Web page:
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Brousseau Louise, Fine P. V. A., Dreyer E., Vendramin G. G., Scotti I. (2020). Genomic and phenotypic divergence unveil microgeographic adaptation in the Amazonian hyperdominant tree Eperua falcata Aubl. (Fabaceae). Molecular Ecology, [Early access], [19 p.]. ISSN 0962-1083

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Lien direct chez l'éditeur doi:10.1111/mec.15595

Titre
Genomic and phenotypic divergence unveil microgeographic adaptation in the Amazonian hyperdominant tree Eperua falcata Aubl. (Fabaceae)
Année de publication2020
Type de documentArticle référencé dans le Web of Science WOS:000566486700001
AuteursBrousseau Louise, Fine P. V. A., Dreyer E., Vendramin G. G., Scotti I.
SourceMolecular Ecology, 2020, [Early access], p. [19 p.]. p. [19 p.] ISSN 0962-1083
RésuméPlant populations can undergo very localized adaptation, allowing widely distributed populations to adapt to divergent habitats in spite of recurrent gene flow. Neotropical trees-whose large and undisturbed populations often span a variety of environmental conditions and local habitats-are particularly good models to study this process. Here, we explore patterns of adaptive divergence from large (i.e., regional) to small (i.e., microgeographic) spatial scales in the hyperdominant Amazonian tree Eperua falcata Aubl. (Fabaceae) under a replicated design involving two microhabitats (similar to 300 m apart) in two study sites (similar to 300 km apart). A three-year reciprocal transplant illustrates that, beyond strong maternal effects and phenotypic plasticity, genetically driven divergence in seedling growth and leaf traits was detected both between seedlings originating from different regions, and between seedlings from different microhabitats. In parallel, a complementary genome scan for selection was carried out through whole-genome sequencing of tree population pools. A set of 290 divergence outlier SNPs was detected at the regional scale (between study sites), while 185 SNPs located in the vicinity of 106 protein-coding genes were detected as replicated outliers between microhabitats within regions. Outlier-surrounding genomic regions are involved in a variety of physiological processes, including plant responses to stress (e.g., oxidative stress, hypoxia and metal toxicity) and biotic interactions. Together with evidence of microgeographic divergence in functional traits, the discovery of genomic candidates for microgeographic adaptive divergence represents a promising advance in our understanding of local adaptation, which probably operates across multiple spatial scales and underpins divergence and diversification in Neotropical trees.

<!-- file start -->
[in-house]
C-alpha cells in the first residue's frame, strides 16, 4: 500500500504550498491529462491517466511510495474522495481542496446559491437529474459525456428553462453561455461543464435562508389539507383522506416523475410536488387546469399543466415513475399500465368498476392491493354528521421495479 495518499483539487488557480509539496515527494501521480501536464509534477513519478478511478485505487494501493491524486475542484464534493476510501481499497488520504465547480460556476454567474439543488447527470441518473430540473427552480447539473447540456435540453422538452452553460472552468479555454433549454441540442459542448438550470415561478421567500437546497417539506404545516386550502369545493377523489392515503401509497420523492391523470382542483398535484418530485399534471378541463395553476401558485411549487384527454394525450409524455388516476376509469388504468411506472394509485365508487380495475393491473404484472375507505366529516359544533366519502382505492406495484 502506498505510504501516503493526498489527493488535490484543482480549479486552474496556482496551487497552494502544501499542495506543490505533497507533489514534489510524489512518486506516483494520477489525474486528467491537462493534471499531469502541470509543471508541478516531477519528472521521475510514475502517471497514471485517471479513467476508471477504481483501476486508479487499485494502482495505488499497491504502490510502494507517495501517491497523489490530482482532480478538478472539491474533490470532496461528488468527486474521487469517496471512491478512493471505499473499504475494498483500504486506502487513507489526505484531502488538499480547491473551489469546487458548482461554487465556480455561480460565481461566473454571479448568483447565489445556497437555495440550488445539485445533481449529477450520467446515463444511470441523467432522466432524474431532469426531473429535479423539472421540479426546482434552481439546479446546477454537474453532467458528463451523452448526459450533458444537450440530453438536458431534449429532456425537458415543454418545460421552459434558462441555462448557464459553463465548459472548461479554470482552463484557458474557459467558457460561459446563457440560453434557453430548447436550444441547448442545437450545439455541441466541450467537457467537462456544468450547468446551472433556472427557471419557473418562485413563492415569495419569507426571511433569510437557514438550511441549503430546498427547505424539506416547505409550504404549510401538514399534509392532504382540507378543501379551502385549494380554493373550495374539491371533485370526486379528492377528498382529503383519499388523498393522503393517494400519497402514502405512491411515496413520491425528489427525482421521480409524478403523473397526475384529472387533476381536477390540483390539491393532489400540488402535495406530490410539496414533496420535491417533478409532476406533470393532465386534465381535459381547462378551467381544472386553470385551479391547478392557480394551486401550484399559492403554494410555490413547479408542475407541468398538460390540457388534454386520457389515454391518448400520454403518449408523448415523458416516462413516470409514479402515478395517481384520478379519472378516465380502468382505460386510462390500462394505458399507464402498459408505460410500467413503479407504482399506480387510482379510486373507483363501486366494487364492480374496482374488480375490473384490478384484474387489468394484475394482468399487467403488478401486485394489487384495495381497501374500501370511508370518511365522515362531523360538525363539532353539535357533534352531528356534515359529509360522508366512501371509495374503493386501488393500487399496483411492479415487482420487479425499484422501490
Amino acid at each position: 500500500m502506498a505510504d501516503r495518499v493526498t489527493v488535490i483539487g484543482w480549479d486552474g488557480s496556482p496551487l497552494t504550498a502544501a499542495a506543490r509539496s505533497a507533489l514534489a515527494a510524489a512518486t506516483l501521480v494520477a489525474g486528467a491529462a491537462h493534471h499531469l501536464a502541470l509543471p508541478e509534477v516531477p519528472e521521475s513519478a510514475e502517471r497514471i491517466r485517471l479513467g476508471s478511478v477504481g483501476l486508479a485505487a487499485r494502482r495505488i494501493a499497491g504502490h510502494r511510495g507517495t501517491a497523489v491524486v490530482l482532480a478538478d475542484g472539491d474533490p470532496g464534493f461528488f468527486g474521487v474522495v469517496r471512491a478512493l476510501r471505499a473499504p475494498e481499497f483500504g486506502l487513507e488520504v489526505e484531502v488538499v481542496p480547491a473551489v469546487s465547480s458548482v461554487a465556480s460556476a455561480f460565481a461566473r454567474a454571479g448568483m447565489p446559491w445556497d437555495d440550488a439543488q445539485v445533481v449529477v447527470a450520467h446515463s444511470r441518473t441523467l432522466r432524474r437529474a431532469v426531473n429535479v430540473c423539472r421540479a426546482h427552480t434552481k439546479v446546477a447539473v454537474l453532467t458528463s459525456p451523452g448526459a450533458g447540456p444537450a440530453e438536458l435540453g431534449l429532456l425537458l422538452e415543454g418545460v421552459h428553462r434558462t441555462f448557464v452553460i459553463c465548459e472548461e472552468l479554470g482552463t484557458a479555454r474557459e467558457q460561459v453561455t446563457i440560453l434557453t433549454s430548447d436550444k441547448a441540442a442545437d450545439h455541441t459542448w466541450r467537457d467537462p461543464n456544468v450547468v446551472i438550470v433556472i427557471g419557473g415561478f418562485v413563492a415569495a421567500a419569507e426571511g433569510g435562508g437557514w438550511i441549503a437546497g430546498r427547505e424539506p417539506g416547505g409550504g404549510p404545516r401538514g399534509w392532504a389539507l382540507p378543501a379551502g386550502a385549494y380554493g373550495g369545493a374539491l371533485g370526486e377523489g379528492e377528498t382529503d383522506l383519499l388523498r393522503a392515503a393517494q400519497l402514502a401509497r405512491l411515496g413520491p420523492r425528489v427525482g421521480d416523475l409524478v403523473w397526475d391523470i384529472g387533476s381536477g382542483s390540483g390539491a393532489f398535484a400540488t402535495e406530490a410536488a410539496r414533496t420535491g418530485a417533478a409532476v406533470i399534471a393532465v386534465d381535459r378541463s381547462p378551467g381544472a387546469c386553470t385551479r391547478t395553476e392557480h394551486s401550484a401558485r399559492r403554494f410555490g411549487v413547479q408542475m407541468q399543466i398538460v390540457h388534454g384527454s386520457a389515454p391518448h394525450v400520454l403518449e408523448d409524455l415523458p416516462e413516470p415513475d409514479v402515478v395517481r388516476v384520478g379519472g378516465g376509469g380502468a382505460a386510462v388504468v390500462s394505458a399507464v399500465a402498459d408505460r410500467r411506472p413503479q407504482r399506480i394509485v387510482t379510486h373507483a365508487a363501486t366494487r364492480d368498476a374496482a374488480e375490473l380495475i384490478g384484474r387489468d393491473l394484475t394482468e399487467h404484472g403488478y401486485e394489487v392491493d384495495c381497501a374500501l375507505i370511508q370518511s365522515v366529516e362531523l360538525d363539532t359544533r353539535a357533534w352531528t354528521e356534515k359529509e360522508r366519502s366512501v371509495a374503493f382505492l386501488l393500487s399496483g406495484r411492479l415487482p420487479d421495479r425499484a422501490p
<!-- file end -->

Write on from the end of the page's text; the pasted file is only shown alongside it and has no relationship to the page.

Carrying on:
Plan de classementEtudes, transformation, conservation du milieu naturel [082] ; Sciences du monde végétal [076] ; Sciences fondamentales / Techniques d'analyse et de recherche [020]
Descr. géo.AMAZONIE ; BRESIL ; GUYANE FRANCAISE ; SURINAME ; GUYANA ; VENEZUELA
LocalisationFonds IRD [F B010079710]
Identifiant IRDfdi:010079710
Lien permanenthttp://www.documentation.ird.fr/hor/fdi:010079710

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